IN THE UNITED STATES DISTRICT COURT FOR THE DISTRICT OF COLORADO Chief Judge Wiley Y. Daniel Civil Action No. 11-cv-02519-WYD-MJW TELECOMMUNICATION SYSTEMS, INC., a Maryland company, Plaintiff, v. TRACBEAM, L.L.C., a Colorado limited liability company, Defendant. ORDER TO TRANSFER I. INTRODUCTION On September 27, 2011, Plaintiff Telecommunication Systems, Inc. (“TCS”) commenced this action against Defendant TracBeam, L.L.C. (“TracBeam”), a Colorado company, seeking a declaratory judgment of noninfringment and invalidity of two (2) United States patents pursuant to the Declaratory Judgment Act, 28 U.S.C. §§ 2201-02, and the Federal patent laws. (ECF No. 1, Compl. ¶ 1). This matter is before me on TracBeam’s Motion to Transfer Under 28 U.S.C. § 1404 (the “Motion”) (ECF No. 10), filed November 18, 2011. Briefing on this Motion was delayed after both parties sought leave to file sur-replies, which I granted.1 Therefore, the Motion is fully briefed and ripe for decision. Having carefully considered the Motion, response, reply and sur-replies, and all legal authorities, I grant TracBeam’s Motion to Transfer for the reasons stated below. 1 On January 10, 2012, TCS filed its sur-reply and TracBeam filed its sur-sur-reply. My decision to order transfer of this action renders moot TracBeam’s alternative Motion to Dismiss (ECF No. 6). II. DISCUSSION In the motion, TracBeam requests that I transfer this declaratory judgment action to the United States District Court for the Eastern District of Texas, where a nearly identical lawsuit is pending (the “Texas Action”).2 More specifically, in February 2011, TracBeam filed the Texas Action alleging infringement of U.S. Patent Nos. 7,764,231 and 7,525,484 (the “TracBeam Patents”). Seven months later, TCS filed the instant declaratory judgment action, which involves the same TracBeam Patents at issue in the Texas Action. 28 U.S.C. § 1404(a) provides “For the convenience of the parties and witnesses, in the interest of justice, a district court may transfer any civil action to any other district or division where it might have been brought.” Congress enacted the statute "as a 'federal housekeeping measure,' allowing easy change of venue within a unified federal system." Chrysler Credit Corp. v. County Chrysler, Inc., 928 F.2d 1509, 1515 (10th Cir. 1991) (quoting Piper Aircraft Co. v. Reyno, 454 U.S. 235, 254 (1981)). Although Congress drafted section 1404(a) in accordance with the doctrine of forum non conveniens, "the statute was intended to revise rather than merely codify the common 2 As TracBeam asserts, the Texas Action involves closely related parties to this case. TracBeam is a party to both actions, and TCS: (1) claims to supply allegedly accused products and services to various defendants in the Texas Action; (2) has been identified as a potential party in the Texas Action; (3) has indicated that it is contractually obligated to indemnify the MetroPCS defendants in the Texas Action; and (4) may also control (pursuant to the indemnification agreement and using the same attorneys) the defense of the MetroPCS defendants in the Texas Action. (ECF No. 13, Mot. at 1). -2- law." Id. District courts therefore enjoy greater discretion to transfer a case pursuant to section 1404(a) than to dismiss the action based upon the forum non conveniens doctrine. Id. The moving party bears the burden of demonstrating that the existing forum is inconvenient. Id. The decision whether to transfer an action lies within the sound discretion of the trial judge. See Texas Eastern Transmission Corp. v. Marine Office-Appleton & Cox Corp., 579 F.2d 561, 567 (10th Cir. 1978). In exercising that discretion, the Court must “adjudicate motions for transfer according to an ‘individualized, case-by-case consideration of convenience and fairness.’” Chrysler, 928 F.2d at 1516 (quoting Stewart Org. v. Ricoh Corp., 487 U.S. 22, 29 (1988)). Among the factors a district court should consider are: (1) the plaintiff’s choice of forum; (2) the accessibility of witnesses and other sources of proof, including the availability of compulsory process to insure attendance of witnesses; (3) the cost of making the necessary proof; (4) questions as to the enforceability of a judgment; (5) the relative advantages and obstacles to a fair trial; (6) difficulties that may arise from congested dockets; (7) the possibility of the existence of questions arising in the area of conflict of laws; (8) the advantage of having a local court determine questions of local law; and (9) all other practical considerations that make a trial easy, expeditious and economical. Id. (citation omitted). In this case, TCS has selected Colorado as its forum of choice, and as previously set forth, a plaintiff’s choice of forum is afforded substantial deference. However, I agree with TracBeam that this factor is entitled to less weight when the case’s operative facts have no connection with the forum, as here. See Alden Corp. v. Eazypower Corp., -3- 294 F. Supp. 2d 233, 236-37 (D. Conn. 2003); Mitsui Marine and Fire Ins. Co. Ltd. v. Nankai, 245 F. Supp. 2d 523, 525 (S.D.N.Y. 2003); Peters v. Graber Industries, Inc., No. CIV.A.91-1507-Bb, 1992 WL 420915, at *3 (D. Kan. 1992). First, TCS does not reside in Colorado; it is a Maryland Corporation with offices in both Washington and California. See Spires v. Hosp. Corp. of Am., No. 06-2137JWL, 2006 WL 1642701, at *2 (D. Kan. June 8, 2006) (holding that when the plaintiff does not reside in the chosen forum, the rationale for allowing the plaintiff to dictate the forum evaporates); see also 15 Charles Alan Wright, Arthur R. Miller & Edward H. Cooper, Federal Practice and Procedure: Jurisdiction § 3848 (3d ed.2007) (observing that many courts give substantially less, if any, deference to the plaintiff's choice of forum when the plaintiff resides elsewhere). Second, the basis of TCS’s instant declaratory judgment action is that, in the Texas Action, TracBeam accused TCS’s products and services of infringing on the TracBeam Patents arising, in part, from acts committed in Texas. Thus, while TCS argues that Colorado is the more convenient forum because TracBeam and its managing partner are located in Colorado, I find this argument unavailing because the underlying alleged infringement is unconnected to Colorado. TracBeam chose to file its infringement action in Texas because the alleged infringing activity occurred, for the most part, in Texas. Thus, I find that this factor is not controlling. I also find that since the Texas Action was filed seven months prior to this action and has progressed to a more advanced stage of litigation than the instant case, transferring this action to Texas would save both judicial and party resources. The -4- same witnesses will likely be relevant to both this action and the Texas Action since both cases involve the TracBeam Patents and similar infringement issues. Thus, proceeding with both actions in the same district would save witnesses from having to travel and testify in cases in two separate states. I also note that the only witnesses with ties to Colorado are associated with TracBeam. By filing its infringement suit in Texas and through its pleadings in this matter, TracBeam has indicated that it is not inconvenienced by litigating in the Eastern District of Texas. I further find that in addition to conserving judicial resources, transferring a patent case to a district handling a similar case involving the same patents promotes uniformity in the construction of the patents. The importance of uniformity in claim construction is best described in Markman v. Westview Instruments, Inc., 517 U.S. 370, 373 (1996). Congress created the Court of Appeals for the Federal Circuit to promote uniformity. Id. at 390. The Supreme Court emphasized “the importance of uniformity in the treatment of a given patent as an independent reason to allocate all issues of construction to the court.” Id. Uncertainty regarding a patent's limits discourages invention and industrial innovation, whereas certainty fosters technological growth. Id. Here, because the Texas Action and the instant action involve the same TracBeam Patents, the argument for transfer is even stronger.3 I find that the need for uniformity in patent cases strongly favors transfer. As to the remaining factors governing transfer, I find that they are essentially 3 I note that the district judge in the Eastern District of Texas has set a Markman hearing in the Texas Action for later this year. -5- neutral and do not favor either jurisdiction. Weighing all the factors discussed above, I conclude that the balance of equities tips strongly in favor of a transfer of this case to the Eastern District of Texas pursuant to 28 U.S.C. § 1404(a). III. CONCLUSION Accordingly, I find that TracBeam’s motion to transfer should be granted. Based upon the foregoing, it is ORDERED that TracBeam’s Motion to Transfer Under 28 U.S.C. § 1404 (ECF No. 10) is GRANTED. In accordance therewith, it is ORDERED that TracBeam’s Motion to Dismiss (ECF No. 6) is DENIED AS MOOT. It is FURTHER ORDERED that the Clerk of Court shall TRANSFER this case to the United States District Court for the Eastern District of Texas. Dated: February 6, 2012 BY THE COURT: s/ Wiley Y. Daniel Wiley Y. Daniel Chief United States District Judge -6-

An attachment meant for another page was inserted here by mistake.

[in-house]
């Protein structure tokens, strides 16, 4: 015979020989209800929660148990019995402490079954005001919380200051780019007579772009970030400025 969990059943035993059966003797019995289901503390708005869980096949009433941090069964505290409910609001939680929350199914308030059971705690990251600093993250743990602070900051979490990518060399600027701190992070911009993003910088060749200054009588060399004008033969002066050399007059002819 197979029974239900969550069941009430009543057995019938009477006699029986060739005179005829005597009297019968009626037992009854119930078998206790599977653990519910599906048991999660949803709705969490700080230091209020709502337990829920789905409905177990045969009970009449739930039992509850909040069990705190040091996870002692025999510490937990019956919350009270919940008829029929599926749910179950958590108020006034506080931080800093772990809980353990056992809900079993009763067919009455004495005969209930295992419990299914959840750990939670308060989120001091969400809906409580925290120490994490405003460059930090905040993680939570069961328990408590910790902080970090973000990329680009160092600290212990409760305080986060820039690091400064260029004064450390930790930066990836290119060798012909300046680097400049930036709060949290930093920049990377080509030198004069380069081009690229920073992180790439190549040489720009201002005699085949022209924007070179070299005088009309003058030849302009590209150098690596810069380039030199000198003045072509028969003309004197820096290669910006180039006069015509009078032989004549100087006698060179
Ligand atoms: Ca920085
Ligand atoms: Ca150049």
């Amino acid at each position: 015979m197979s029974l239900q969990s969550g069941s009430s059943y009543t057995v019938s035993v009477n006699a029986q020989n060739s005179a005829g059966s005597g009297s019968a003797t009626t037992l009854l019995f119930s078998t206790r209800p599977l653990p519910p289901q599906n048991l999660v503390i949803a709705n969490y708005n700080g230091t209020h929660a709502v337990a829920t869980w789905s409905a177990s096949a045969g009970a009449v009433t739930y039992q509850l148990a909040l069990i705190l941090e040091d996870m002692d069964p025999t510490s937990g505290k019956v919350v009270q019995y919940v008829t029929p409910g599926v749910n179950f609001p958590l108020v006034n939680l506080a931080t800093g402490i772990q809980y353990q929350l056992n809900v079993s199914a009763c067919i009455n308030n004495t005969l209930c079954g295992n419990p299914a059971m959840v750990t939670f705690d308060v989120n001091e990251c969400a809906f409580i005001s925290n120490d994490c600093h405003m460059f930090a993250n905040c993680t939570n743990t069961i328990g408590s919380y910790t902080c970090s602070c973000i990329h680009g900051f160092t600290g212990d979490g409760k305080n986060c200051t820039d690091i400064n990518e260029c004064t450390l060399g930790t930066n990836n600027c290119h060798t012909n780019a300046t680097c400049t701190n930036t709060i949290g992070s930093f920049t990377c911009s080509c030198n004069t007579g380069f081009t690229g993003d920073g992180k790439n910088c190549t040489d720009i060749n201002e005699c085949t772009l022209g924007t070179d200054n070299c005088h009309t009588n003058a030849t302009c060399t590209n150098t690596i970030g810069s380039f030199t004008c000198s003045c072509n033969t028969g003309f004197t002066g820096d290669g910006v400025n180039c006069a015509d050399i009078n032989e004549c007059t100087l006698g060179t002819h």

Disclaimer: Justia Dockets & Filings provides public litigation records from the federal appellate and district courts. These filings and docket sheets should not be considered findings of fact or liability, nor do they necessarily reflect the view of Justia.

Why Is My Information Online?